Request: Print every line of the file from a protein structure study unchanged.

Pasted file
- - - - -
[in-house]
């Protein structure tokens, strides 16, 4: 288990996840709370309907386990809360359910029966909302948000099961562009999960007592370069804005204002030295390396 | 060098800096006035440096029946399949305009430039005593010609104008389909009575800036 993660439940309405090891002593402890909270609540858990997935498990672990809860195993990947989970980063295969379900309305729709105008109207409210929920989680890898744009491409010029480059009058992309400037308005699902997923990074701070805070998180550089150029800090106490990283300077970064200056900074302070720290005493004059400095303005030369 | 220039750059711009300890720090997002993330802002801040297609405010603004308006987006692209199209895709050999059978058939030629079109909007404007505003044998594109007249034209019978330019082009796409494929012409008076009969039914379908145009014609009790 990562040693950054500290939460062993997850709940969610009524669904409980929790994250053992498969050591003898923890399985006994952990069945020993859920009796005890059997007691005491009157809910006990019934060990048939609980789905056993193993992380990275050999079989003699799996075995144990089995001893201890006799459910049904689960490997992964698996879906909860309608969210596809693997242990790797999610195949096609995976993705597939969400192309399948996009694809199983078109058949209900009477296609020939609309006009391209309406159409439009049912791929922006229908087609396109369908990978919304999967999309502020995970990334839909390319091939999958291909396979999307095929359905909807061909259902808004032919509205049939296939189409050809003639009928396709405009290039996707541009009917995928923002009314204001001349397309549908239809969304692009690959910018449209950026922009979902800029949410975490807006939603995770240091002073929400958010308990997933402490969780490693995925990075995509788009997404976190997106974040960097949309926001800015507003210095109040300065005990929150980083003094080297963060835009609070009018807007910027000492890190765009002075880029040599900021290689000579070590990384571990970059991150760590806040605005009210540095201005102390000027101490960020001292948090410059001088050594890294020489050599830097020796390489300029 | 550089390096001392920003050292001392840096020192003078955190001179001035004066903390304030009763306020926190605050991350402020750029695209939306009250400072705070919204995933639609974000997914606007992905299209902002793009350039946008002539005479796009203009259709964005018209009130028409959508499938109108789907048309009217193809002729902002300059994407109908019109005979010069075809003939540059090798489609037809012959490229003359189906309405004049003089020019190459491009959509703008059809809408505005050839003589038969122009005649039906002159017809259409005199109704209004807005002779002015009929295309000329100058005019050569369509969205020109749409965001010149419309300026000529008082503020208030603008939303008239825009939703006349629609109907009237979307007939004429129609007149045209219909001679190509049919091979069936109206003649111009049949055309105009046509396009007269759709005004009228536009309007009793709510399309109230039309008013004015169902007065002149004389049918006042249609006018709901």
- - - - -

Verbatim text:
[in-house]
């Protein structure tokens, strides 16, 4: 288990996840709370309907386990809360359910029966909302948000099961562009999960007592370069804005204002030295390396 | 060098800096006035440096029946399949305009430039005593010609104008389909009575800036 993660439940309405090891002593402890909270609540858990997935498990672990809860195993990947989970980063295969379900309305729709105008109207409210929920989680890898744009491409010029480059009058992309400037308005699902997923990074701070805070998180550089150029800090106490990283300077970064200056900074302070720290005493004059400095303005030369 | 220039750059711009300890720090997002993330802002801040297609405010603004308006987006692209199209895709050999059978058939030629079109909007404007505003044998594109007249034209019978330019082009796409494929012409008076009969039914379908145009014609009790 990562040693950054500290939460062993997850709940969610009524669904409980929790994250053992498969050591003898923890399985006994952990069945020993859920009796005890059997007691005491009157809910006990019934060990048939609980789905056993193993992380990275050999079989003699799996075995144990089995001893201890006799459910049904689960490997992964698996879906909860309608969210596809693997242990790797999610195949096609995976993705597939969400192309399948996009694809199983078109058949209900009477296609020939609309006009391209309406159409439009049912791929922006229908087609396109369908990978919304999967999309502020995970990334839909390319091939999958291909396979999307095929359905909807061909259902808004032919509205049939296939189409050809003639009928396709405009290039996707541009009917995928923002009314204001001349397309549908239809969304692009690959910018449209950026922009979902800029949410975490807006939603995770240091002073929400958010308990997933402490969780490693995925990075995509788009997404976190997106974040960097949309926001800015507003210095109040300065005990929150980083003094080297963060835009609070009018807007910027000492890190765009002075880029040599900021290689000579070590990384571990970059991150760590806040605005009210540095201005102390000027101490960020001292948090410059001088050594890294020489050599830097020796390489300029 | 550089390096001392920003050292001392840096020192003078955190001179001035004066903390304030009763306020926190605050991350402020750029695209939306009250400072705070919204995933639609974000997914606007992905299209902002793009350039946008002539005479796009203009259709964005018209009130028409959508499938109108789907048309009217193809002729902002300059994407109908019109005979010069075809003939540059090798489609037809012959490229003359189906309405004049003089020019190459491009959509703008059809809408505005050839003589038969122009005649039906002159017809259409005199109704209004807005002779002015009929295309000329100058005019050569369509969205020109749409965001010149419309300026000529008082503020208030603008939303008239825009939703006349629609109907009237979307007939004429129609007149045209219909001679190509049919091979069936109206003649111009049949055309105009046509396009007269759709005004009228536009309007009793709510399309109230039309008013004015169902007065002149004389049918006042249609006018709901």